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Neurotribes : the legacy of autism and the future of neurodiversity /

by Silberman, Steve.
Material type: materialTypeLabelBookDescription: 534 pages ; 24 cm.ISBN: 9781583334676 (hardback); 158333467X (hardback).Subject(s): Autism | Autistic people | Neurobehavioral disorders | Neuropsychology | PSYCHOLOGY / Psychopathology / Autism Spectrum Disorders | PSYCHOLOGY / History | SOCIAL SCIENCE / People with Disabilities | Asperger Syndrome -- history | Autistic Disorder -- history | Social Discrimination | Autism | Autistic people | Neurobehavioral disorders | NeuropsychologyOnline resources: Cover image
Contents:
Introduction: Beyond the geek syndrome -- The wizard of Clapham Common -- The boy who loves green straws -- What Sister Viktorine knew -- Fascinating peculiarities -- The invention of toxic parenting -- Princes of the air -- Fighting the monster -- Nature's smudged lines -- The Rain Man effect -- Pandora's box -- In autistic space -- Building the Enterprise: Designs for a neurodiverse world -- Epilogue: The mayor of Kensington.
Summary: "A groundbreaking book that upends conventional thinking about autism and suggests a broader model for acceptance, understanding, and full participation in society for people who think differently. What is autism: a devastating developmental disorder, a lifelong disability, or a naturally occurring form of cognitive difference akin to certain forms of genius? In truth, it is all of these things and more--and the future of our society depends on our understanding it. WIRED reporter Steve Silberman unearths the secret history of autism, long suppressed by the same clinicians who became famous for discovering it, and finds surprising answers to the crucial question of why the number of diagnoses has soared in recent years. Going back to the earliest days of autism research and chronicling the brave and lonely journey of autistic people and their families through the decades, Silberman provides long-sought solutions to the autism puzzle, while mapping out a path for our society toward a more humane world in which people with learning differences and those who love them have access to the resources they need to live happier, healthier, more secure, and more meaningful lives. Along the way, he reveals the untold story of Hans Asperger, the father of Asperger's syndrome, whose "little professors" were targeted by the darkest social-engineering experiment in human history; exposes the covert campaign by child psychiatrist Leo Kanner to suppress knowledge of the autism spectrum for fifty years; and casts light on the growing movement of "neurodiversity" activists seeking respect, support, technological innovation, accommodations in the workplace and in education, and the right to self-determination for those with cognitive differences"-- Provided by publisher.Summary: "A groundbreaking book that upends conventional thinking about autism and suggests a broader model for acceptance, understanding, and full participation in society for people who think differently"-- Provided by publisher.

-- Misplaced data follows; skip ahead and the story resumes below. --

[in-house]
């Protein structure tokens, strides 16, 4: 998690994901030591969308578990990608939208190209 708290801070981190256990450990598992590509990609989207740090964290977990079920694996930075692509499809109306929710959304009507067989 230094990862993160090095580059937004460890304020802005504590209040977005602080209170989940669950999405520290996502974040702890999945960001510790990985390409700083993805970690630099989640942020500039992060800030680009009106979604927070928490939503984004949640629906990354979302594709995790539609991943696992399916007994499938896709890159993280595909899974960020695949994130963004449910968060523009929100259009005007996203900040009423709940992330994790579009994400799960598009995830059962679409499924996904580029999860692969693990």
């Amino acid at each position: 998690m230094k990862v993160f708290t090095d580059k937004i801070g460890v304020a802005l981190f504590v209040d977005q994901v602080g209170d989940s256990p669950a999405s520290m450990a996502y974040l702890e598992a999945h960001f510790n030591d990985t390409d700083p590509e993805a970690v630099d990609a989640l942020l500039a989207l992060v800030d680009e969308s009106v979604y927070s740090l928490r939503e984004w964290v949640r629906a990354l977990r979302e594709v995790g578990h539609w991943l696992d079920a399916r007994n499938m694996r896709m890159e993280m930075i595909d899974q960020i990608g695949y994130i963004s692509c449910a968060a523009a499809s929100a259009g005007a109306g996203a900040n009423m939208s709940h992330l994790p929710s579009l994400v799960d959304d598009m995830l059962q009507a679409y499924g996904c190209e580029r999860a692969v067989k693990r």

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Butte Public Library
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Nonfiction 616.8588 SIB (Browse shelf) Available
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"A groundbreaking book that upends conventional thinking about autism and suggests a broader model for acceptance, understanding, and full participation in society for people who think differently. What is autism: a devastating developmental disorder, a lifelong disability, or a naturally occurring form of cognitive difference akin to certain forms of genius? In truth, it is all of these things and more--and the future of our society depends on our understanding it. WIRED reporter Steve Silberman unearths the secret history of autism, long suppressed by the same clinicians who became famous for discovering it, and finds surprising answers to the crucial question of why the number of diagnoses has soared in recent years. Going back to the earliest days of autism research and chronicling the brave and lonely journey of autistic people and their families through the decades, Silberman provides long-sought solutions to the autism puzzle, while mapping out a path for our society toward a more humane world in which people with learning differences and those who love them have access to the resources they need to live happier, healthier, more secure, and more meaningful lives. Along the way, he reveals the untold story of Hans Asperger, the father of Asperger's syndrome, whose "little professors" were targeted by the darkest social-engineering experiment in human history; exposes the covert campaign by child psychiatrist Leo Kanner to suppress knowledge of the autism spectrum for fifty years; and casts light on the growing movement of "neurodiversity" activists seeking respect, support, technological innovation, accommodations in the workplace and in education, and the right to self-determination for those with cognitive differences"-- Provided by publisher.

"A groundbreaking book that upends conventional thinking about autism and suggests a broader model for acceptance, understanding, and full participation in society for people who think differently"-- Provided by publisher.

Includes bibliographical references (pages 481-515) and index.

Introduction: Beyond the geek syndrome -- The wizard of Clapham Common -- The boy who loves green straws -- What Sister Viktorine knew -- Fascinating peculiarities -- The invention of toxic parenting -- Princes of the air -- Fighting the monster -- Nature's smudged lines -- The Rain Man effect -- Pandora's box -- In autistic space -- Building the Enterprise: Designs for a neurodiverse world -- Epilogue: The mayor of Kensington.

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